The ebitengine-resource library comes to the rescue. It will be responsible for caching (we don’t want to decode the same resources several times).

All resource accesses will be through numeric keys (IDs).

package assets

import resource "github.com/quasilyte/ebitengine-resource"

const (
    ImageNone resource.ImageID = iota
    ImageGopher
)

Linking identifiers to metadata is manual.

package assets

import (
    _ "image/png"
)

func registerImageResources(loader *resource.Loader) {
    imageResources := map[resource.ImageID]resource.ImageInfo{
        ImageGopher: {Path: "images/gopher.png"},
    }

    for id, res := range imageResources {
        loader.ImageRegistry.Set(id, res)
    }
}

ebitengine-resource requires package import image/png by the user. You need to do this exactly once, anywhere in the program. A file that describes the graphics resources is best suited for this.

A resource manager is created at the start of the program, and then wakes up as part of the context of the entire game. For the current example, you can place loader inside the object myGame.

package main

import (
    "github.com/quasilyte/ebitengine-hello-world"

    "github.com/hajimehoshi/ebiten/v2/audio"
    resource "github.com/quasilyte/ebitengine-resource"
)

func createLoader() *resource.Loader {
    sampleRate := 44100
    audioContext := audio.NewContext(sampleRate)
    loader := resource.NewLoader(audioContext)
    loader.OpenAssetFunc = assets.OpenAsset
    return loader
}

Now anywhere in the app we can use image ID access to get *ebiten.Image:

img := loader.LoadImage(assets.ImageGopher)

During the first key access, the resource manager will download the asset, decode it and cache it. All subsequent calls will return an already created resource object.

If run for each resource Load somewhere on the boot screen, you can pre-warm all caches.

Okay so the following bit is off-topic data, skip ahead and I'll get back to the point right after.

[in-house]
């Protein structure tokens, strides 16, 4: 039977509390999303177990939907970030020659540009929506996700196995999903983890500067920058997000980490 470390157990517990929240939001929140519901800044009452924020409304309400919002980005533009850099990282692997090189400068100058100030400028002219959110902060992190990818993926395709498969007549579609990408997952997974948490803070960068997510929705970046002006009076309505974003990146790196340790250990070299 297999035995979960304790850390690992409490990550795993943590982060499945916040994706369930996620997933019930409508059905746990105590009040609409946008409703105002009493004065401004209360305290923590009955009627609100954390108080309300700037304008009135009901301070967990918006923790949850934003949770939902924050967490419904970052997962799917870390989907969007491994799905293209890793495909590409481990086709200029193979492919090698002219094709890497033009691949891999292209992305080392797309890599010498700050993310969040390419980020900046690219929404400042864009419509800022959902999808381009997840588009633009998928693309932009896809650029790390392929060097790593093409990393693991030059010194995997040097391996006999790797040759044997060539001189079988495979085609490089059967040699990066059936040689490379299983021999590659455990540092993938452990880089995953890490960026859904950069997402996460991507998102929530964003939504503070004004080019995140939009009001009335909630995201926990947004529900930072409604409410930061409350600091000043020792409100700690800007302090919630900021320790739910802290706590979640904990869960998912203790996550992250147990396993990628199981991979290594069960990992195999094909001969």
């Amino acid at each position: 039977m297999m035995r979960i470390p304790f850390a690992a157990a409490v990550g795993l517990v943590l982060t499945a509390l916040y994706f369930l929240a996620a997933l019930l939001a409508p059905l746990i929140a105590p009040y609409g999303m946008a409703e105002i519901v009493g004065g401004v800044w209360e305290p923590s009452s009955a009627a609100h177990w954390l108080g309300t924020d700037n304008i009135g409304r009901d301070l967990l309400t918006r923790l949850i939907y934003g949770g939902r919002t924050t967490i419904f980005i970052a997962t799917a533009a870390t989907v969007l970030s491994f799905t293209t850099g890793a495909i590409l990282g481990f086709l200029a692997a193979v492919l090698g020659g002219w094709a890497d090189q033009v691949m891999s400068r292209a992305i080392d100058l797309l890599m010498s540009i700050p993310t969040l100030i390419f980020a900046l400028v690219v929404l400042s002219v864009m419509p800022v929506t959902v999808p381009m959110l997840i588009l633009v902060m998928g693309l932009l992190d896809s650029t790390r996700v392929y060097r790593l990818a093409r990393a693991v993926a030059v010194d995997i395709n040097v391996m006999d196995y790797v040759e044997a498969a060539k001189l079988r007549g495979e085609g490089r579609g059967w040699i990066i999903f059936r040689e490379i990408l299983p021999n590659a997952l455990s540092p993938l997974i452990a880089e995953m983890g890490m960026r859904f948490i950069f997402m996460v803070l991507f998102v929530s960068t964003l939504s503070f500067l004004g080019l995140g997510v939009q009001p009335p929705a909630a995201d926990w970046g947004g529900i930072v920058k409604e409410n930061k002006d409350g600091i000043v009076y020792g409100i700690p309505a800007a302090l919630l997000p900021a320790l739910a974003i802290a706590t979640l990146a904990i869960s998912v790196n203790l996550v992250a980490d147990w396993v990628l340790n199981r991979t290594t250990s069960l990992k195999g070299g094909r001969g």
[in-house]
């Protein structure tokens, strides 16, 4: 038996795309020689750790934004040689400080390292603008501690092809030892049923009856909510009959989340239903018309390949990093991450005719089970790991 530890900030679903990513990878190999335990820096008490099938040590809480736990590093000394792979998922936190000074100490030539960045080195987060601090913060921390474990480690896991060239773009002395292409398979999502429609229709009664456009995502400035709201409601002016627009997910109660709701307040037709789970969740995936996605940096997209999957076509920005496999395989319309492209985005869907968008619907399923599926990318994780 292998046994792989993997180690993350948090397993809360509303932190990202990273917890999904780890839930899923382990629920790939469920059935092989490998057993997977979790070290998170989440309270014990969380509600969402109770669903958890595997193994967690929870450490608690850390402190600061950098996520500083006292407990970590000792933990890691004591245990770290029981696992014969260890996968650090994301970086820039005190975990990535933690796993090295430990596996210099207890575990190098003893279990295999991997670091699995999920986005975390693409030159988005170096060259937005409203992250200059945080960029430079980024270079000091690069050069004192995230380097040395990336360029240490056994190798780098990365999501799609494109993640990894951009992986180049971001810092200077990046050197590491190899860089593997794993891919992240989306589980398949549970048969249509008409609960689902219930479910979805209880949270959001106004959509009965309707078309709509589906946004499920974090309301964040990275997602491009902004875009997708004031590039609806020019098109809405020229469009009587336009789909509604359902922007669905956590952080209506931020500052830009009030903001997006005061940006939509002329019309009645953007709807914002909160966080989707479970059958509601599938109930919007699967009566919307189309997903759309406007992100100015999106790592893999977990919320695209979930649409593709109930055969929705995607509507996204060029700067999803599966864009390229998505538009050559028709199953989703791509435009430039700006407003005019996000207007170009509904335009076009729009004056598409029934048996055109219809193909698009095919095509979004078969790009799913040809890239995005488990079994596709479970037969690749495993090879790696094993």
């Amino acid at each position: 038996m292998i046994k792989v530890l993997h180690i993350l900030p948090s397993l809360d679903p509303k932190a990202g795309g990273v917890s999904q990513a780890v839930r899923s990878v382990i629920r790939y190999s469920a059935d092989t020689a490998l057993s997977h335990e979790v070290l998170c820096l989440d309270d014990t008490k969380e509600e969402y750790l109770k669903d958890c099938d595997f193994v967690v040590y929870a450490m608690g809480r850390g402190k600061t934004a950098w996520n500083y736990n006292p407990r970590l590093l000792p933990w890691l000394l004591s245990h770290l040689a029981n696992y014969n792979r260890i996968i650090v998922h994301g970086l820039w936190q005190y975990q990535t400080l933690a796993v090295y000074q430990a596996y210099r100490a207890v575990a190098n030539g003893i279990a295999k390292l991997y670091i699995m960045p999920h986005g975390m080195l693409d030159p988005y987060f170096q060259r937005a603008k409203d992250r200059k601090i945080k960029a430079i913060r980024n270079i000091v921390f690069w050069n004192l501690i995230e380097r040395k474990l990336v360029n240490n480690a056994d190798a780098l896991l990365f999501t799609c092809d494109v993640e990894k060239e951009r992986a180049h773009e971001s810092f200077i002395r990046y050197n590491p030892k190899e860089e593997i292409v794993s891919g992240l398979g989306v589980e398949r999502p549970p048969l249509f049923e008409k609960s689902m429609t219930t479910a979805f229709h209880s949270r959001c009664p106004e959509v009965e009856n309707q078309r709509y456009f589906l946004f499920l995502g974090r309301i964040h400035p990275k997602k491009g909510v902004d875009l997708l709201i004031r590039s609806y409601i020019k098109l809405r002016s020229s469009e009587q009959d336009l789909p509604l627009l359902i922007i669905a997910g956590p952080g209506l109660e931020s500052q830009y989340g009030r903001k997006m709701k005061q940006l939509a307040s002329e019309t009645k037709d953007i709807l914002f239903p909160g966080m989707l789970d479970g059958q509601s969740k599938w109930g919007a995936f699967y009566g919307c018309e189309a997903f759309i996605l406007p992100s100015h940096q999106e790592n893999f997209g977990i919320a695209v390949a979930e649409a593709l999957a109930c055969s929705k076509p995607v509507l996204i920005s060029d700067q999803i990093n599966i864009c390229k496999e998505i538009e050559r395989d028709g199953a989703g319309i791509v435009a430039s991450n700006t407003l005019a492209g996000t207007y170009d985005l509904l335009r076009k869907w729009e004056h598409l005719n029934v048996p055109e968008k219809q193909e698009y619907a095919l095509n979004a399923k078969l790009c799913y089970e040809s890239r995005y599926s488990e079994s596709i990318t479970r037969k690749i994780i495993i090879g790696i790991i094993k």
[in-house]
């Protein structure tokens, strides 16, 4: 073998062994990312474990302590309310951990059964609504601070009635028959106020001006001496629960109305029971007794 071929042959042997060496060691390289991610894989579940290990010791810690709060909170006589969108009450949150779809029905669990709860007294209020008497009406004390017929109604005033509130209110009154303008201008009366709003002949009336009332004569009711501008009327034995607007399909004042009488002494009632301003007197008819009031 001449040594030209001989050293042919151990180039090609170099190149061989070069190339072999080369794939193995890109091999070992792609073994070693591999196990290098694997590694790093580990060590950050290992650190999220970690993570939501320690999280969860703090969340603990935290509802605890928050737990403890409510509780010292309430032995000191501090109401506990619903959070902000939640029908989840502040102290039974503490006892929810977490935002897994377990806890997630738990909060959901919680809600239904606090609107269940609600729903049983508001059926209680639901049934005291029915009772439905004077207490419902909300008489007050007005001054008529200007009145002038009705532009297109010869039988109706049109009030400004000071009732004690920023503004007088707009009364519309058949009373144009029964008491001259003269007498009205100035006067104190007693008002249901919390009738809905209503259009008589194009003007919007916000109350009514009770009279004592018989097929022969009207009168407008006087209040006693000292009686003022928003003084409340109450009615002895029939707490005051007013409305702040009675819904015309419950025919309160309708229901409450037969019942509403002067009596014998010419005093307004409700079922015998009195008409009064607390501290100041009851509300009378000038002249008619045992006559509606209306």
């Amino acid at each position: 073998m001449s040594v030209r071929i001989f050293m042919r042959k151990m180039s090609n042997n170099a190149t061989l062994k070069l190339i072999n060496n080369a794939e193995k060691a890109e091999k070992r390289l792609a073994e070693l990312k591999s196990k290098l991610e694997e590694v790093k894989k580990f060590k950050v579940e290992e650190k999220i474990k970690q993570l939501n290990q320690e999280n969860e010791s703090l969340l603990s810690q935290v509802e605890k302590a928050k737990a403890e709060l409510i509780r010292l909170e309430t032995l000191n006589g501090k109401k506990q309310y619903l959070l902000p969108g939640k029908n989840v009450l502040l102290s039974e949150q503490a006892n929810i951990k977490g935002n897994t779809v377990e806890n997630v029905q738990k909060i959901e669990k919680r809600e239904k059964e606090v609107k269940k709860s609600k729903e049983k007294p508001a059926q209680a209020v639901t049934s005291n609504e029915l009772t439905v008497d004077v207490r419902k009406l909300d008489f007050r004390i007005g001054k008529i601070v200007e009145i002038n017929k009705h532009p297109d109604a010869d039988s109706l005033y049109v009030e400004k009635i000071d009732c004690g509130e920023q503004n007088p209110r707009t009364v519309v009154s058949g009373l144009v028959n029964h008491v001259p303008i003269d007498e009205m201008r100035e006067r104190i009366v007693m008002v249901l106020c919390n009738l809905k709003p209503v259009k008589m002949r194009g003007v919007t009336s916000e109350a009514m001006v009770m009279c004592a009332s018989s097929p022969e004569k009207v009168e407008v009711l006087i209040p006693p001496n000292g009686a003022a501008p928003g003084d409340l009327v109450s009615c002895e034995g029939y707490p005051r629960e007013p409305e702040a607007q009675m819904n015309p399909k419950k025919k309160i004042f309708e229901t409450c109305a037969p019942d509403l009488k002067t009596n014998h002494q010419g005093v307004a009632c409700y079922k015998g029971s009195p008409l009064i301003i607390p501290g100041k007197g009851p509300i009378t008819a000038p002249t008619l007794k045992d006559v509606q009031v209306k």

Image Image

Here is the new method code Draw games:

func (g *myGame) Draw(screen *ebiten.Image) {
    gopher := g.loader.LoadImage(assets.ImageGopher).Data
    var options ebiten.DrawImageOptions
    screen.DrawImage(gopher, &options)
}

Gopher is drawn in position {0,0}. We can change the position by performing a couple of manipulations with options. But to make it more interesting, we will introduce the essence of player and attach images to them.

Positions in 2D games are most often described as two-dimensional vectors. Now is the time to import such a library.

package main

import "github.com/quasilyte/gmath"

type Player struct {
    pos gmath.Vec // {X, Y}
    img *ebiten.Image
}

The gmath package contains many mathematical functions useful in game development. Most of the API replicates what can be found in Godot.

We will consider input processing in the next article, and today the player will move automatically. Since moving is logic, not rendering, we will execute this code internally Update.

// Так как теперь у нас есть объект, требующий инициализации,
// мы будем создавать его на старте игры.
// Метод init() нужно вызывать явно в main() до RunGame.
func (g *myGame) init() {
    gopher := g.loader.LoadImage(assets.ImageGopher).Data
    g.player = &Player{img: gopher}
}

func (g *myGame) Update() error {
    // В Ebitengine нет никаких time delta.
    // В интернете есть несколько постов на эту тему,
    // например этот: https://ebitencookbook.vercel.app/blog
    // Для нас TPS=60, отсюда 1/60.
    g.player.pos.X += 16 * (1.0 / 60.0)

    return nil
}

Rendering stays inside Draw:

func (g *myGame) Draw(screen *ebiten.Image) {
    var options ebiten.DrawImageOptions
    options.GeoM.Translate(g.player.pos.X, g.player.pos.Y)
    screen.DrawImage(g.player.img, &options)
}

This way of rendering images is too low-level, so in the next article we will start using wrappers that implement more convenient sprites.

Consolidate what has been learned

  • The traditional way to learn Ebitengine is to study examples
  • In games on Ebitengine, there are separate cycles for Update and Draw
  • For downloading and caching resources – ebitengine-resource
  • For vector two-dimensional arithmetic.
  • Ebitengine has no time delta
  • Let’s remember the structure of the project that I introduced (more to come)

The source code for this small project is in the ebitengine-hello-world repository.

Next time we will start creating the RPG we envisioned. We’ll add scenes, sprites, and some advanced player input processing to the list of used libraries.

The reason we didn’t jump right into using sprites is that you’ll still be working with sprites from time to time ebiten.Image as with a full object. For example, when sprite functionality does not cover your specific tasks. Especially since the resource manager caches images exactly as ebiten.Image.

There will be quite a lot of articles, because we have a long way to go.

Join us in the Telegram community if you are interested in the topic of game development on Go.